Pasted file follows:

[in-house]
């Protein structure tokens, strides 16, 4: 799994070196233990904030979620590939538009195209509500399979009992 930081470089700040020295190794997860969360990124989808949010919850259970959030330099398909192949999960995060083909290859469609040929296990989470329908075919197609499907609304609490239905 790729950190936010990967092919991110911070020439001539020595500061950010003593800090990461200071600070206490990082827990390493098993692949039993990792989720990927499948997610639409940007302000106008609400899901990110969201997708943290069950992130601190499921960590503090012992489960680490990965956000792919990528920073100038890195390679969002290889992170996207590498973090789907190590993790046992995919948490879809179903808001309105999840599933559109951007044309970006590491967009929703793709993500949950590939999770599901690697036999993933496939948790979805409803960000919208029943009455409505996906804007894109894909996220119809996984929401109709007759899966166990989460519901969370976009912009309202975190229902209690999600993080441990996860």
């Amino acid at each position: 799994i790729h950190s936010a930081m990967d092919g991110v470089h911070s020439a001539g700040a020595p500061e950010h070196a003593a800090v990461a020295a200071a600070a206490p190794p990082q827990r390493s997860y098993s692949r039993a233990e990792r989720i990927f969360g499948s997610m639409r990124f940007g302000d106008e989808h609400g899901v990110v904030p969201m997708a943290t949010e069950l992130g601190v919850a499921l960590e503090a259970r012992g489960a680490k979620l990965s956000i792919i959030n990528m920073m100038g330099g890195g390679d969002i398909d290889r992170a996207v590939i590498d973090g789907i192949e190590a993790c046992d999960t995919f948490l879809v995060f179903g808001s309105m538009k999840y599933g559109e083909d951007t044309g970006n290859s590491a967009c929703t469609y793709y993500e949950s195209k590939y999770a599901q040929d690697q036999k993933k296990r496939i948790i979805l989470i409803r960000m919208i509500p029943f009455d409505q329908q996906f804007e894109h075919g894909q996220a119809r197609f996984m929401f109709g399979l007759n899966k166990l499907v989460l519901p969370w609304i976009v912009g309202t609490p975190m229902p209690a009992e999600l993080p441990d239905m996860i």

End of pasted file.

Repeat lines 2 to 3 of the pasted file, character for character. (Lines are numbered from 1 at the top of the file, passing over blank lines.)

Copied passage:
């Protein structure tokens, strides 16, 4: 799994070196233990904030979620590939538009195209509500399979009992 930081470089700040020295190794997860969360990124989808949010919850259970959030330099398909192949999960995060083909290859469609040929296990989470329908075919197609499907609304609490239905 790729950190936010990967092919991110911070020439001539020595500061950010003593800090990461200071600070206490990082827990390493098993692949039993990792989720990927499948997610639409940007302000106008609400899901990110969201997708943290069950992130601190499921960590503090012992489960680490990965956000792919990528920073100038890195390679969002290889992170996207590498973090789907190590993790046992995919948490879809179903808001309105999840599933559109951007044309970006590491967009929703793709993500949950590939999770599901690697036999993933496939948790979805409803960000919208029943009455409505996906804007894109894909996220119809996984929401109709007759899966166990989460519901969370976009912009309202975190229902209690999600993080441990996860």
């Amino acid at each position: 799994i790729h950190s936010a930081m990967d092919g991110v470089h911070s020439a001539g700040a020595p500061e950010h070196a003593a800090v990461a020295a200071a600070a206490p190794p990082q827990r390493s997860y098993s692949r039993a233990e990792r989720i990927f969360g499948s997610m639409r990124f940007g302000d106008e989808h609400g899901v990110v904030p969201m997708a943290t949010e069950l992130g601190v919850a499921l960590e503090a259970r012992g489960a680490k979620l990965s956000i792919i959030n990528m920073m100038g330099g890195g390679d969002i398909d290889r992170a996207v590939i590498d973090g789907i192949e190590a993790c046992d999960t995919f948490l879809v995060f179903g808001s309105m538009k999840y599933g559109e083909d951007t044309g970006n290859s590491a967009c929703t469609y793709y993500e949950s195209k590939y999770a599901q040929d690697q036999k993933k296990r496939i948790i979805l989470i409803r960000m919208i509500p029943f009455d409505q329908q996906f804007e894109h075919g894909q996220a119809r197609f996984m929401f109709g399979l007759n899966k166990l499907v989460l519901p969370w609304i976009v912009g309202t609490p975190m229902p209690a009992e999600l993080p441990d239905m996860i």